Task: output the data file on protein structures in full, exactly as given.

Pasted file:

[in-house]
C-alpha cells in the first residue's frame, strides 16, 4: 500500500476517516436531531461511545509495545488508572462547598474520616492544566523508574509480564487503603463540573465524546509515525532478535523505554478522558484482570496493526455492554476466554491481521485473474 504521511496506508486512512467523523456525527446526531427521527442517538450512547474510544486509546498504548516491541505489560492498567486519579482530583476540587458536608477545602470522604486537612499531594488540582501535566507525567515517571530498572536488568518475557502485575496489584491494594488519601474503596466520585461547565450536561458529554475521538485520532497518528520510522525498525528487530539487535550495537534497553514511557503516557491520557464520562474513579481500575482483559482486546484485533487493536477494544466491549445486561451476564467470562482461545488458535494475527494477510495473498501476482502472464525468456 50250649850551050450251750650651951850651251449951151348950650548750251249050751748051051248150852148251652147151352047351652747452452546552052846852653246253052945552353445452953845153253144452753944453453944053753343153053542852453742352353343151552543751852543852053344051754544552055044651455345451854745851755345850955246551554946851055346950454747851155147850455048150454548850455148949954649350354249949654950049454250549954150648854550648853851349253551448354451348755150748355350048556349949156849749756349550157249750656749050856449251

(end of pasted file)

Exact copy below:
[in-house]
C-alpha cells in the first residue's frame, strides 16, 4: 500500500476517516436531531461511545509495545488508572462547598474520616492544566523508574509480564487503603463540573465524546509515525532478535523505554478522558484482570496493526455492554476466554491481521485473474 504521511496506508486512512467523523456525527446526531427521527442517538450512547474510544486509546498504548516491541505489560492498567486519579482530583476540587458536608477545602470522604486537612499531594488540582501535566507525567515517571530498572536488568518475557502485575496489584491494594488519601474503596466520585461547565450536561458529554475521538485520532497518528520510522525498525528487530539487535550495537534497553514511557503516557491520557464520562474513579481500575482483559482486546484485533487493536477494544466491549445486561451476564467470562482461545488458535494475527494477510495473498501476482502472464525468456 50250649850551050450251750650651951850651251449951151348950650548750251249050751748051051248150852148251652147151352047351652747452452546552052846852653246253052945552353445452953845153253144452753944453453944053753343153053542852453742352353343151552543751852543852053344051754544552055044651455345451854745851755345850955246551554946851055346950454747851155147850455048150454548850455148949954649350354249949654950049454250549954150648854550648853851349253551448354451348755150748355350048556349949156849749756349550157249750656749050856449251